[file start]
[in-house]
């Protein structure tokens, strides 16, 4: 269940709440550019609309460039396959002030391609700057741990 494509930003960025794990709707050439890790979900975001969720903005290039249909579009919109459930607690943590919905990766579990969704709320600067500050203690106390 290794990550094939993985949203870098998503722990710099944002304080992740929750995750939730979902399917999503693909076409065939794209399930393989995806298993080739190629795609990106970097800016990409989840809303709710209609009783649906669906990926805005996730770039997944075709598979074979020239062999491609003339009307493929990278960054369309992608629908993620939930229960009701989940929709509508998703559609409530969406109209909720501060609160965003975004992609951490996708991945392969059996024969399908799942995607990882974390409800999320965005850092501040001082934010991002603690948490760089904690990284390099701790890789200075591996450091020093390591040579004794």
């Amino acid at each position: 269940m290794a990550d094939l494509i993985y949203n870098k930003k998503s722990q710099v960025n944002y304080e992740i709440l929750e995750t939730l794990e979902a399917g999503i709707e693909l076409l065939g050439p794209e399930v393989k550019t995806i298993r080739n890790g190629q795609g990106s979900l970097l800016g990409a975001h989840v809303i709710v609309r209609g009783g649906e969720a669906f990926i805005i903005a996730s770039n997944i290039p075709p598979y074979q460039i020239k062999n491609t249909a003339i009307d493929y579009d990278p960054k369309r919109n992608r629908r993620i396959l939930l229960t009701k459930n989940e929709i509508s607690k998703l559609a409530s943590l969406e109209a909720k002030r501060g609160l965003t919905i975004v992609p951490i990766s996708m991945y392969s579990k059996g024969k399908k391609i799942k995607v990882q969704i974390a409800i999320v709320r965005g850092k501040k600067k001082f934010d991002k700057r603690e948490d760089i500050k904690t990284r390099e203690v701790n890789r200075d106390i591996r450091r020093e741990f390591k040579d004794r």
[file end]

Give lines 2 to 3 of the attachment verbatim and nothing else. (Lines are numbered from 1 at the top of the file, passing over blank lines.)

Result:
């Protein structure tokens, strides 16, 4: 269940709440550019609309460039396959002030391609700057741990 494509930003960025794990709707050439890790979900975001969720903005290039249909579009919109459930607690943590919905990766579990969704709320600067500050203690106390 290794990550094939993985949203870098998503722990710099944002304080992740929750995750939730979902399917999503693909076409065939794209399930393989995806298993080739190629795609990106970097800016990409989840809303709710209609009783649906669906990926805005996730770039997944075709598979074979020239062999491609003339009307493929990278960054369309992608629908993620939930229960009701989940929709509508998703559609409530969406109209909720501060609160965003975004992609951490996708991945392969059996024969399908799942995607990882974390409800999320965005850092501040001082934010991002603690948490760089904690990284390099701790890789200075591996450091020093390591040579004794």
């Amino acid at each position: 269940m290794a990550d094939l494509i993985y949203n870098k930003k998503s722990q710099v960025n944002y304080e992740i709440l929750e995750t939730l794990e979902a399917g999503i709707e693909l076409l065939g050439p794209e399930v393989k550019t995806i298993r080739n890790g190629q795609g990106s979900l970097l800016g990409a975001h989840v809303i709710v609309r209609g009783g649906e969720a669906f990926i805005i903005a996730s770039n997944i290039p075709p598979y074979q460039i020239k062999n491609t249909a003339i009307d493929y579009d990278p960054k369309r919109n992608r629908r993620i396959l939930l229960t009701k459930n989940e929709i509508s607690k998703l559609a409530s943590l969406e109209a909720k002030r501060g609160l965003t919905i975004v992609p951490i990766s996708m991945y392969s579990k059996g024969k399908k391609i799942k995607v990882q969704i974390a409800i999320v709320r965005g850092k501040k600067k001082f934010d991002k700057r603690e948490d760089i500050k904690t990284r390099e203690v701790n890789r200075d106390i591996r450091r020093e741990f390591k040579d004794r």